Buying and owning where to buy used6 min read . Updated: 26 Nov 2012, 07:07 PM IST The biggest advantage of buying a used car is that, for the same amount of money, you can generally shop a whole segment higher than if you were buying new car. Modern technology and rising quality levels today mean that cars are, by and large, trouble free. As long as they have been serviced regularly, there is not much that will go wrong.
Where to buy used?
With so many options to choose from, we explain where you should buy a used car from.
The biggest advantage of buying a used car is that, for the same amount of money, you can generally shop a whole segment higher than if you were buying new car.
Modern technology and rising quality levels today mean that cars are, by and large, trouble free. As long as they have been serviced regularly, there is not much that will go wrong. Major engine work will only be required once the odometer is nudging the 2,00,000km mark. Therefore a car with 50,000km on its clocks, theoretically, has only run a quarter of its life and will safely serve at least twice the distance still.
What is interesting to note and important to remember is that a new car also loses almost 10 percent of its value within the first few days of being driven out of the showroom. Going by that figure, the more expensive the car, the bigger the drop in its value is. By the end of the first year, the value drops further, and considering an average yearly running of 12,000km, a year-old car is great value for money. The question, however, is what options you have when it comes to where you buy a second-hand car.
The organised sector
Still in its nascent stages in India, the organised sector is made up mostly of manufacturers running their own used-car sub-outlets at dealerships and a couple of players like First Choice and Carnation. At present this sector accounts for around 13 percent of the market. One big advantage of buying a car here is that you get a warranty, and nothing can match the peace of mind that brings. Cars sold here have to meet certain parameters before being put on sale - like not having been involved in an accident and not having crossed a certain distance on the odometer - and must meet stringent quality checks. These checks are conducted by trained professionals who are qualified to judge a car's age and the wear and tear of parts, which determines the value of the car. This process goes a long way to ensure that the car doesn't give you any trouble during your subsequent period of ownership. However, the rejection rate is quite high. Mahindra First Choice, for example, tells us that it rejects nearly 75 percent of the cars that come up for sale and, like any other buyer, it buys its cars from individual sellers and even local car dealers.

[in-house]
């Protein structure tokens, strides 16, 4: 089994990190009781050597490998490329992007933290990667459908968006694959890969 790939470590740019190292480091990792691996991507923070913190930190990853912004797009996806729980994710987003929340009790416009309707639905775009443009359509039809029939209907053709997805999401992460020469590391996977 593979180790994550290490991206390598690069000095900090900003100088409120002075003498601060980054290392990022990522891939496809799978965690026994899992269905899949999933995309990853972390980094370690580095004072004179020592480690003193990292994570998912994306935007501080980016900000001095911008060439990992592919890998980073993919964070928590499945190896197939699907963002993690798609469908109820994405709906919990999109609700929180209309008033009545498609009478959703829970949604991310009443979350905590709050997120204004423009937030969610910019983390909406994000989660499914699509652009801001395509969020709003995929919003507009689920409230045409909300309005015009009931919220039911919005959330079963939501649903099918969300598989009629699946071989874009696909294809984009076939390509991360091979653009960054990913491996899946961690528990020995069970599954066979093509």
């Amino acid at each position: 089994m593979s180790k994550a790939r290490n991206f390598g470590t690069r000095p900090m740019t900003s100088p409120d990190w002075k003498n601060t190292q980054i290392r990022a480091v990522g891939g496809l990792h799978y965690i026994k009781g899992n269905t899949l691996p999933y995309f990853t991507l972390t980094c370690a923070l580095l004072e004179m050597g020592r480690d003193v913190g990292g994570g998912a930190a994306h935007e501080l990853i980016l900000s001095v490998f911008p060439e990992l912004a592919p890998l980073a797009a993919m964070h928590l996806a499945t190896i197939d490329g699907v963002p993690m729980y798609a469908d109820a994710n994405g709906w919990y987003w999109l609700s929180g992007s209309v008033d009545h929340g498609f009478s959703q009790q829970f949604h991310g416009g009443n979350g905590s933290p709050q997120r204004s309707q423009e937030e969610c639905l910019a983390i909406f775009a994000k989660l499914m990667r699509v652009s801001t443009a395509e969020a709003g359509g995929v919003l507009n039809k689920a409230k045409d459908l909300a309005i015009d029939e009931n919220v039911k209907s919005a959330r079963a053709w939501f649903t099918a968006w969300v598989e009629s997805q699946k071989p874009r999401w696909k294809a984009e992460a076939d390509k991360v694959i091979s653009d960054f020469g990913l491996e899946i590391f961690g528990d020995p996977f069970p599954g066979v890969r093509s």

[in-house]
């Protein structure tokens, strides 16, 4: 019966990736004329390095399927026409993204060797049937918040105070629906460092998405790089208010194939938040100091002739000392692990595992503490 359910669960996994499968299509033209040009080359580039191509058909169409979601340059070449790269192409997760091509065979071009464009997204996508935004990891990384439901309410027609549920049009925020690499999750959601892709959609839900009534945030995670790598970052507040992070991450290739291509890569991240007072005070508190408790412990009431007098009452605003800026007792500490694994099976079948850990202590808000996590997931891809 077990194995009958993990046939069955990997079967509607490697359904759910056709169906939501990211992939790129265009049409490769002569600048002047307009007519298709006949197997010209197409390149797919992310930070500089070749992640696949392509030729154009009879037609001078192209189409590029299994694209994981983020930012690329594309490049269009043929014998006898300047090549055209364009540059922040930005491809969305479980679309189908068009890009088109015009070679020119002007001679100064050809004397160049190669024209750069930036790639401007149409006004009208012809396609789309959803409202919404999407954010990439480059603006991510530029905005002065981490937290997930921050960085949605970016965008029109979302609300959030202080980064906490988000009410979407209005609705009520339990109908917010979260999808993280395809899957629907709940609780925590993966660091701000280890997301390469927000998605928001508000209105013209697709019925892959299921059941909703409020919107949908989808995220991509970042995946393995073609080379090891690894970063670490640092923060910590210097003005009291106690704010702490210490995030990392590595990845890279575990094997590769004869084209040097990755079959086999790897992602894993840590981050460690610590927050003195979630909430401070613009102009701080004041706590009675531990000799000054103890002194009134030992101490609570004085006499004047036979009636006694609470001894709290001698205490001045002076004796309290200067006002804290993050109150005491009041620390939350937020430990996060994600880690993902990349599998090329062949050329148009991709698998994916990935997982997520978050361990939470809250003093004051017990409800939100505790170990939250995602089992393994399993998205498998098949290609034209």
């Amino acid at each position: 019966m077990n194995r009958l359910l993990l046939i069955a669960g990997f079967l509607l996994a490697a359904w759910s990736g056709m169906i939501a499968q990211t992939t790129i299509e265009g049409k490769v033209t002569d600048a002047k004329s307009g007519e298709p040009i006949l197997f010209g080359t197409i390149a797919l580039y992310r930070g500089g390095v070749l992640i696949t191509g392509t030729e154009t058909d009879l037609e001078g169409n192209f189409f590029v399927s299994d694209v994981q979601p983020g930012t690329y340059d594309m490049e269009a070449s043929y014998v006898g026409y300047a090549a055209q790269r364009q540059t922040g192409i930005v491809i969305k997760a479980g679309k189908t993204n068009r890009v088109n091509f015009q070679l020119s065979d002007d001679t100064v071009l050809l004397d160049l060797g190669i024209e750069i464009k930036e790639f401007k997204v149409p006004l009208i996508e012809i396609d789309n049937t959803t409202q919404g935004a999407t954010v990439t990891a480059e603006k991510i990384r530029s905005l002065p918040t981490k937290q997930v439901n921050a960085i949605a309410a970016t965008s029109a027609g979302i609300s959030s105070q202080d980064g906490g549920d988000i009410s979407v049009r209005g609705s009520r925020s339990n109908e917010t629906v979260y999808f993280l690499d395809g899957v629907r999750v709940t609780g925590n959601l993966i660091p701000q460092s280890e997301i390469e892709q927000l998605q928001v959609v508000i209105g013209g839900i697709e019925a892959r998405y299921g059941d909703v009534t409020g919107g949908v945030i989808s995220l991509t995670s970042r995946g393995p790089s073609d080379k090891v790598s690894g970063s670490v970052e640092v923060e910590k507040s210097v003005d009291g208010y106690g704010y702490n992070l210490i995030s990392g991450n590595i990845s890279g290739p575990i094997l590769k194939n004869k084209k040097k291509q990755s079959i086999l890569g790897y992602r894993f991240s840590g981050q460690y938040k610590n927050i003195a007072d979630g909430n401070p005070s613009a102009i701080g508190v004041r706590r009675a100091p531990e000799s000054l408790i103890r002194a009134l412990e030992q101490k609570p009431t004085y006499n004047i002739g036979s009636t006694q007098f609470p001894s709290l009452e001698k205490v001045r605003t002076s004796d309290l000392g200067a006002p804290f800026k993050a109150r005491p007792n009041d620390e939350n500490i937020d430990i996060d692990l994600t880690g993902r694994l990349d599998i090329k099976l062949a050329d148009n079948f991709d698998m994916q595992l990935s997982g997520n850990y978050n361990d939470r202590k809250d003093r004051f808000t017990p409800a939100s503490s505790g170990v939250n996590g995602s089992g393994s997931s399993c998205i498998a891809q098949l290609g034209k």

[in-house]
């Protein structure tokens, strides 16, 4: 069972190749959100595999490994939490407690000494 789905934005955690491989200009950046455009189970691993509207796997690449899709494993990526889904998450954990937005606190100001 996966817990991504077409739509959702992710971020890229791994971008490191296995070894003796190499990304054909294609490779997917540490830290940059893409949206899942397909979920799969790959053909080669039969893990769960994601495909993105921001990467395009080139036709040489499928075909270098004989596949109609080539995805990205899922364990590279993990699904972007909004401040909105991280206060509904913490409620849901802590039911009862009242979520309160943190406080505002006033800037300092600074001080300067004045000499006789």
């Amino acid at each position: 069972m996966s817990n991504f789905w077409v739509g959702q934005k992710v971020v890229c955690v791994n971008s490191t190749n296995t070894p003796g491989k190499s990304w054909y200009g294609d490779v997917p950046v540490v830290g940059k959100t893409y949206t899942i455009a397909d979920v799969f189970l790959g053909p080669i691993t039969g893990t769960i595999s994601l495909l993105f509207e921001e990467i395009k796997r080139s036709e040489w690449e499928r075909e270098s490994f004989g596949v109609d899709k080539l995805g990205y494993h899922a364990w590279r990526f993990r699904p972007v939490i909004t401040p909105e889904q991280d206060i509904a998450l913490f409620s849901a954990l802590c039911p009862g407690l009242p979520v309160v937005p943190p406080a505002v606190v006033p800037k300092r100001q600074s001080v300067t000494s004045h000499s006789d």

Another plus is the buyer experience, which is similar to buying a new car. Buyers walk into the showroom, choose from a variety of models and, if required, can even get finance and insurance at the dealership. Since infrastructure like parking and showroom space is better, there is also a larger number of cars on sale compared to a local car dealer. The drawback is that prices are generally on the higher side. This is because the cost of refurbishment of the cars' mechanicals gets added to the selling price. This can often be a deal-breaker for a buyer, especially in the lower segments. Price is a crucial aspect for most and if an opportunity to save, say, ₹15,000 exists elsewhere, a buyer will more often than not take it. Prices are usually fixed and buyers generally can't negotiate a lower price, although dealers tell us that a bit of haggling does take place and is something that can't be completely eliminated.